Dena Ferrell: A Decade of Service, Leadership and Impact in Behavioral Health
Over the course of a decade, the use of online health care has evolved rapidly both in popularity and technologically. Today, there is a widespread acceptance for easy access to care across the continuum through telehealth, especially with the treatment of behavioral health. Telepsychiatry has given those that have limited access to behavioral health care a chance to seek care at their convenience from any location. Dena Ferrell is no stranger to this progression. Celebrating her 10-year anniversary with the CFG Health Network and InSight Telepsychiatry this year, she has witnessed the expansion of telehealth and telepsychiatry, as well as the increased access to behavioral health treatment.
At the outset of her freshman year of college, Ferrell stepped onto the campus of Rutgers University with dreams of conquering the corporate business world. She enrolled in all of the pre-requisite classes she would need to pursue a business degree, as well as one psychology course. Ferrell soon discovered business was not the right fit for her. She followed her gut and changed her major to what she knew she would enjoy more – psychology.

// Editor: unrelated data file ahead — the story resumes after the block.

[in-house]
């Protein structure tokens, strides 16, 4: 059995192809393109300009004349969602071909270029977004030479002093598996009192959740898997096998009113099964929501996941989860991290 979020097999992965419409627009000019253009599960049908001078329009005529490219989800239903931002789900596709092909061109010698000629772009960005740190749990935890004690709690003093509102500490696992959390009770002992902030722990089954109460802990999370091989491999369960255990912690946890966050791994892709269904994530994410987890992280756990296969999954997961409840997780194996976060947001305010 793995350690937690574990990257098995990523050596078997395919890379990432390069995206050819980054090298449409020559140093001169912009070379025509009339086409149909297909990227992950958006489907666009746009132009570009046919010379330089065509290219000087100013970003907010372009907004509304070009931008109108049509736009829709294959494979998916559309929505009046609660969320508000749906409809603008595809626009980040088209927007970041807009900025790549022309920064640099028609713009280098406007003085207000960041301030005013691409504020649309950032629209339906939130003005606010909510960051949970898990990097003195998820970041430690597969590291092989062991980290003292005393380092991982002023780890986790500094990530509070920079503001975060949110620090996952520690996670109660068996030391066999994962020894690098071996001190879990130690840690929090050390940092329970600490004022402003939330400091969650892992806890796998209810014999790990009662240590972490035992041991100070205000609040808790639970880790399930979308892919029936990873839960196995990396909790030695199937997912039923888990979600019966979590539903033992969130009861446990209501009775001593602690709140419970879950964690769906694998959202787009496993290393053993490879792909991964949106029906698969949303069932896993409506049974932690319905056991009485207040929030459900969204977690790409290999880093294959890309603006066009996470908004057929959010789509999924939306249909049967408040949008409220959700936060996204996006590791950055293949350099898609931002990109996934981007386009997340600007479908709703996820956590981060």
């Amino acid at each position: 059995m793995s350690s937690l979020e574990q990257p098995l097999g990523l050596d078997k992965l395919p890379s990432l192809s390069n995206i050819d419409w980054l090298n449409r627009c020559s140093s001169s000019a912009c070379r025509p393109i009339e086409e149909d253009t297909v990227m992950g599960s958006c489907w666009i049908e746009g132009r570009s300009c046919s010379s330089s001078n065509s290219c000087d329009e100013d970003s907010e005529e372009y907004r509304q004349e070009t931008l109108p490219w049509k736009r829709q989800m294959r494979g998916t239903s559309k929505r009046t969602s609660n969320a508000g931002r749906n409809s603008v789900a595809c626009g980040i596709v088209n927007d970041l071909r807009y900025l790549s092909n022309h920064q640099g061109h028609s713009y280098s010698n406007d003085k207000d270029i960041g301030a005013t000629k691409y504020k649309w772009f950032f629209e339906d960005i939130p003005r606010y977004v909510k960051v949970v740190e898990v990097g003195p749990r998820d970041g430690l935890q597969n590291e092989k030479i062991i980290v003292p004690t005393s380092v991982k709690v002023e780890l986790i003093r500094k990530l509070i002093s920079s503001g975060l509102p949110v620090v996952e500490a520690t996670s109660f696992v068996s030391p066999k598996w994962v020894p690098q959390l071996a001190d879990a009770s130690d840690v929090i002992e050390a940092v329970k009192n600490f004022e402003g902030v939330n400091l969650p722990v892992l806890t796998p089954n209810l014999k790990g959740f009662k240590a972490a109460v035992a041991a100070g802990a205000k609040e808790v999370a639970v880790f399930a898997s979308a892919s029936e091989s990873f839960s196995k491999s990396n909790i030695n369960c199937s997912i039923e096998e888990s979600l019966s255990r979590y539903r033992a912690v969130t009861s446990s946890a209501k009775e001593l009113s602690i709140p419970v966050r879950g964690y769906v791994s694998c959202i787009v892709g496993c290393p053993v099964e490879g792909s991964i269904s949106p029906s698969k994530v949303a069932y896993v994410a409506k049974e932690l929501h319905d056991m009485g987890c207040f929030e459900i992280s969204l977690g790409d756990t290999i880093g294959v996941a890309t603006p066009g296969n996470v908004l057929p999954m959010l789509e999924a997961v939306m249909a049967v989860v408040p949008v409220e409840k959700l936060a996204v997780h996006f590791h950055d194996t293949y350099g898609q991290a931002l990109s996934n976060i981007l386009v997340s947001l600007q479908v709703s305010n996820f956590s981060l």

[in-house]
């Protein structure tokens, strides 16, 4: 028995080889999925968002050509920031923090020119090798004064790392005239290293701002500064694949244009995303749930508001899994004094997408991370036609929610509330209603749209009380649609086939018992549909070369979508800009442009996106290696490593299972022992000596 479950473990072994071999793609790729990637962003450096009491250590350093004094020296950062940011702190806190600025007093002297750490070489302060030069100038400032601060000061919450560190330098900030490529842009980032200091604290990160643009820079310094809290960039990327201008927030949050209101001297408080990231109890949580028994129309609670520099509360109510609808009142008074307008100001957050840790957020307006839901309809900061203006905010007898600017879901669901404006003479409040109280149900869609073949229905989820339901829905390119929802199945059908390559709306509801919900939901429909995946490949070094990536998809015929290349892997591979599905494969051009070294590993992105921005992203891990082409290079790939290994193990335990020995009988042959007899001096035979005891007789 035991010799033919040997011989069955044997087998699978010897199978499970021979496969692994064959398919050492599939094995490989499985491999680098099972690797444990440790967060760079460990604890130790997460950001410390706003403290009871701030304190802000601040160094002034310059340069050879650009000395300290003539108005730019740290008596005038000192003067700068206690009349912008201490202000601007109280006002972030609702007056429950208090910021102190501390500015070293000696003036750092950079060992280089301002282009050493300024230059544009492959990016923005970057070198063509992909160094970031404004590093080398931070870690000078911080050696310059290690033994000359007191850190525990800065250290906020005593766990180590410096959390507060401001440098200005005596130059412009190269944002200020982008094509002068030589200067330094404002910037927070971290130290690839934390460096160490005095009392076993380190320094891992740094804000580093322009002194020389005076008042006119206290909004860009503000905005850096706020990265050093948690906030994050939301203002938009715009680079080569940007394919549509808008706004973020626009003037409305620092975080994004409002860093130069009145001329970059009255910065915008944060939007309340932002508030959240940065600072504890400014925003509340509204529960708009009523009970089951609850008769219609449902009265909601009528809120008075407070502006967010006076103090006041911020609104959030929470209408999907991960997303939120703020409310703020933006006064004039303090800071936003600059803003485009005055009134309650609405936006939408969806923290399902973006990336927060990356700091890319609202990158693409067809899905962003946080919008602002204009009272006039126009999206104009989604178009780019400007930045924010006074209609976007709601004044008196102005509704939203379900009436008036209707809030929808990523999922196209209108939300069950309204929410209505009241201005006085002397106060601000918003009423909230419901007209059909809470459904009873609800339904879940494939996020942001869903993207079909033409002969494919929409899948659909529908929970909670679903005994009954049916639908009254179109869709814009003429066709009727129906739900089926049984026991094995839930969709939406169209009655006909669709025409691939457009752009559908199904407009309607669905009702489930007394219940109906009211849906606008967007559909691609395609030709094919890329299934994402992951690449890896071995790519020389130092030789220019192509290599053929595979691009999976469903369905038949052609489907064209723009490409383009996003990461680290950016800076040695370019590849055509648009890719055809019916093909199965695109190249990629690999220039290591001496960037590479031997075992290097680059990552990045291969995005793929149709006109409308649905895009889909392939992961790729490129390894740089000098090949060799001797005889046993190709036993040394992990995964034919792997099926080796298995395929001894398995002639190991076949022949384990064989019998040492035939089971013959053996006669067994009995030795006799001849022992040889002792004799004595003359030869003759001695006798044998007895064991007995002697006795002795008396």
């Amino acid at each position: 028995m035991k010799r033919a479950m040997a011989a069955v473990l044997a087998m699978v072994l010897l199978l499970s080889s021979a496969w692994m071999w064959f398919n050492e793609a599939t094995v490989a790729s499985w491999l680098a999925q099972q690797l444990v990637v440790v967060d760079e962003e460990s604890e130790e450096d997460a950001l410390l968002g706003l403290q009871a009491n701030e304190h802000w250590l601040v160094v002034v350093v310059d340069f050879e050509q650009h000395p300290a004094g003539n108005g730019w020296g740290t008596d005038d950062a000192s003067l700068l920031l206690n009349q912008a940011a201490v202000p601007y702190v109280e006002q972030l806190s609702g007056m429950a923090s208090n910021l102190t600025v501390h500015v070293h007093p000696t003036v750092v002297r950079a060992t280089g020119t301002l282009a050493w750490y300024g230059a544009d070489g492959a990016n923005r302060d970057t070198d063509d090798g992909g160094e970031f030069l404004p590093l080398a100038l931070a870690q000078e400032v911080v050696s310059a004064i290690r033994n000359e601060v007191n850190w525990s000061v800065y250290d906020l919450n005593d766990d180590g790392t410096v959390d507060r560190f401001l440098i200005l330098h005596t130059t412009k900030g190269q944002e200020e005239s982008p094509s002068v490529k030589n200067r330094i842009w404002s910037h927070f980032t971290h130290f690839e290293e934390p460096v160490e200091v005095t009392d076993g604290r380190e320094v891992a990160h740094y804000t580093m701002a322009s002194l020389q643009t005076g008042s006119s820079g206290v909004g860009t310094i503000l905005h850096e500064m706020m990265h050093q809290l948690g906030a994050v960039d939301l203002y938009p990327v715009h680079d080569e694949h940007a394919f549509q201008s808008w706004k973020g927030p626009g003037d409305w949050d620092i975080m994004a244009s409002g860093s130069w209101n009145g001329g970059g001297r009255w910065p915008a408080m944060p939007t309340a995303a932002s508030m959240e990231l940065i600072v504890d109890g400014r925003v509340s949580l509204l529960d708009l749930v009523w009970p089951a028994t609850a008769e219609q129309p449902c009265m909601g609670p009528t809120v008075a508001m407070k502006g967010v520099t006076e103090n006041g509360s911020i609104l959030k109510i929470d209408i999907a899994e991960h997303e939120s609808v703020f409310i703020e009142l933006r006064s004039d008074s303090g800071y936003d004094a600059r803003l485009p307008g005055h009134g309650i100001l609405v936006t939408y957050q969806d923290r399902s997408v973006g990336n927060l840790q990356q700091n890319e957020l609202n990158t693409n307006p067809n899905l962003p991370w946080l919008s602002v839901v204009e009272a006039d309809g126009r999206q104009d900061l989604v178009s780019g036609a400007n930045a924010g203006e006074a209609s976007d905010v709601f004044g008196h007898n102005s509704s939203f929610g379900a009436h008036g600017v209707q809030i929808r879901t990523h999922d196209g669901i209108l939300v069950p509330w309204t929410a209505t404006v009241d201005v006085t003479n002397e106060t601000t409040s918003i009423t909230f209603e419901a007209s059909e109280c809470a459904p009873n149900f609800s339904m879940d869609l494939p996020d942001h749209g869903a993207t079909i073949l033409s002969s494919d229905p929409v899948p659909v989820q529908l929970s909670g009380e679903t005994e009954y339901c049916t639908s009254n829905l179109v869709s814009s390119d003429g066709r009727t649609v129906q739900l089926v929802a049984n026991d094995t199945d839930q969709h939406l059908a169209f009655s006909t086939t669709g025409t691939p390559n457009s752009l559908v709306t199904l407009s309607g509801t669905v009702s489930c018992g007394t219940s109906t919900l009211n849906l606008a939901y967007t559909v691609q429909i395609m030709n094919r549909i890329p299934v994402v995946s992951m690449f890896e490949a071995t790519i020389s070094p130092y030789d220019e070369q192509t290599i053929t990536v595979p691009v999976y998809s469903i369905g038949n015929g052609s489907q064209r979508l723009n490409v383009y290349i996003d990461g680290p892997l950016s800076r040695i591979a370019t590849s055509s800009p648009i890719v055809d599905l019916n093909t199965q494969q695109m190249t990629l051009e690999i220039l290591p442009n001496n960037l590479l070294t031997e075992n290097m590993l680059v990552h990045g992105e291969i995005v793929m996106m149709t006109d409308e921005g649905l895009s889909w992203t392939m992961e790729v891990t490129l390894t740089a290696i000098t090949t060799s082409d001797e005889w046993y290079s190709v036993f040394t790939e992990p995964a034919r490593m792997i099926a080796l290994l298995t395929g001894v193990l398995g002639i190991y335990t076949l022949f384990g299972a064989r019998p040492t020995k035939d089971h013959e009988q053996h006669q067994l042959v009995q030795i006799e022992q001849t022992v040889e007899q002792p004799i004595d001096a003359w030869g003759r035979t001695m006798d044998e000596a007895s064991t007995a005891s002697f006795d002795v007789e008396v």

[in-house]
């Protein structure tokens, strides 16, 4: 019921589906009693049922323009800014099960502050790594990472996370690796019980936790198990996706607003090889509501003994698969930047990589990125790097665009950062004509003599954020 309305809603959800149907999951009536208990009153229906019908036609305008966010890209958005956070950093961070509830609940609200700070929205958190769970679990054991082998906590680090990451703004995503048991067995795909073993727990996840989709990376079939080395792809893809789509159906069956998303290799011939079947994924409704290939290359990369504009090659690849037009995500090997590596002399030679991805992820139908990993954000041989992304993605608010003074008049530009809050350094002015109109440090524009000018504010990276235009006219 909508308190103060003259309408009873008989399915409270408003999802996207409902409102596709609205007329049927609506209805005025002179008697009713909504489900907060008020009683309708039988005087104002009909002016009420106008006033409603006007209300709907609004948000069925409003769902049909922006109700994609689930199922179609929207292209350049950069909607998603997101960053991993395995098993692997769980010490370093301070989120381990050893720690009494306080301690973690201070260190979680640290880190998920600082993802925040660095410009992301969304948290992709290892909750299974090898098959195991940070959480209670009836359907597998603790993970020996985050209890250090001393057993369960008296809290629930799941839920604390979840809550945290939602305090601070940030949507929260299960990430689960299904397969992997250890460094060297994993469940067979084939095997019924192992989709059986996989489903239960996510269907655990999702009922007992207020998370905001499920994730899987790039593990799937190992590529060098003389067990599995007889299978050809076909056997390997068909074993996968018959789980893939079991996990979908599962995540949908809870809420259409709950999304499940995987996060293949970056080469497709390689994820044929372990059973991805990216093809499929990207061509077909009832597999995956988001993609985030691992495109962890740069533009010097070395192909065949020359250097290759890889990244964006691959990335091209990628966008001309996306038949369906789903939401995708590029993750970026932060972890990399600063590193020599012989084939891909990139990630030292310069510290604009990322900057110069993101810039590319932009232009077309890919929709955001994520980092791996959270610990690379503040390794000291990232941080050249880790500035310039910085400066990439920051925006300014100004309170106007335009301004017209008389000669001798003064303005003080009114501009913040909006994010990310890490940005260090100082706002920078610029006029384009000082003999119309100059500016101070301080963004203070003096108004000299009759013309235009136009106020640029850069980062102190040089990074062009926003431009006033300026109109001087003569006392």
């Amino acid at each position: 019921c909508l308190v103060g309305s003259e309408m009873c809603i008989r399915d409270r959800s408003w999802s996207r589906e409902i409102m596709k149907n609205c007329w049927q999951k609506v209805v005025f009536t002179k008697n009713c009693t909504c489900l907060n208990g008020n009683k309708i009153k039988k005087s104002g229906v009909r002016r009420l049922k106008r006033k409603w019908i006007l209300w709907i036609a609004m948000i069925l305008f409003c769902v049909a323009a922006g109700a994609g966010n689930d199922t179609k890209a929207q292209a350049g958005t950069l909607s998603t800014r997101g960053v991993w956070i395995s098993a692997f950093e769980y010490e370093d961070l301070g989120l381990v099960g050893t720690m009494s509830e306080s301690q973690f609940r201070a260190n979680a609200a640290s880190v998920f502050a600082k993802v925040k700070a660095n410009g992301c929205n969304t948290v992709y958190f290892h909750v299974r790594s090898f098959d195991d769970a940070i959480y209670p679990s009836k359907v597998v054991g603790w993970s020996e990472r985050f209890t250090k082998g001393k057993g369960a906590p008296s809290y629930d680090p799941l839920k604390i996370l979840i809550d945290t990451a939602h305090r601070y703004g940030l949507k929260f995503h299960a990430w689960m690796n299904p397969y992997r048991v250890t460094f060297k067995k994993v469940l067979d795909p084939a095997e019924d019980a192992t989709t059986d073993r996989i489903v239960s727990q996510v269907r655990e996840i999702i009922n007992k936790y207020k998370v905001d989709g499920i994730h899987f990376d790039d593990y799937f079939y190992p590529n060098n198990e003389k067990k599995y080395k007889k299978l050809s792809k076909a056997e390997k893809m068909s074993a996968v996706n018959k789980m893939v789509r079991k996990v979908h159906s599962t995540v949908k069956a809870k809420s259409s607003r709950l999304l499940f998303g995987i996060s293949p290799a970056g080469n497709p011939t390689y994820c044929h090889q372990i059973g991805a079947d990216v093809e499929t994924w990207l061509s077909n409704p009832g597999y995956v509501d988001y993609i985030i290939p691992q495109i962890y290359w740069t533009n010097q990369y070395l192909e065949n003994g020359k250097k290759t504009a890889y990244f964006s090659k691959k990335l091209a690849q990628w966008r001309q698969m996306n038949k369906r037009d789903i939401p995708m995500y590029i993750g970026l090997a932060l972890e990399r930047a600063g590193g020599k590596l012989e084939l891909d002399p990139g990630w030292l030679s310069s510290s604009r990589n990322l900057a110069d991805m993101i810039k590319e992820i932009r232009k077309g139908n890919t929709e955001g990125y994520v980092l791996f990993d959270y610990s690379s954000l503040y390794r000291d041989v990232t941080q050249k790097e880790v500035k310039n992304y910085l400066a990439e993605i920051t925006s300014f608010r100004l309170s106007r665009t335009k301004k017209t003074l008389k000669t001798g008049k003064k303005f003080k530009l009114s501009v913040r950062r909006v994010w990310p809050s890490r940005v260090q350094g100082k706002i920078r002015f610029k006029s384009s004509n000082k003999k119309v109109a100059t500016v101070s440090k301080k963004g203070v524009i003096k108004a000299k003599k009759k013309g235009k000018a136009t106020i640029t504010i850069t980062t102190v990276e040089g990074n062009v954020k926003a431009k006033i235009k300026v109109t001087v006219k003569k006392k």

“I had some family members with mental illness and always wanted to help people in general, so it was a great fit,” said Ferrell.
Ferrell’s educational background provided the basis for what would result in a long career of service in the behavioral health field. As InSight’s operations director, Dena is an influential and respected leader across the organization.
Ferrell’s first job out of Rutgers was at a partial care program in a community mental health center, where she worked with a small group of patients with severe and persistent mental illness in a vocational rehab setting. Ferrell continued her career in behavioral health at Newpoint Behavioral Health Care in 1995, where she spent 12 years as a New Jersey state Certified Mental Health Screener. She conducted evaluations of adults and children in emergency department (ED) psychiatric crises, consulted with psychiatrists and appropriate dispositions and provided 24 hour coverage on their suicide hotline. Newpoint was a partner of CFG and one of the first organizations to pilot telepsychiatry, so Ferrell was able to be an early telepsychiatry adopter during her work there.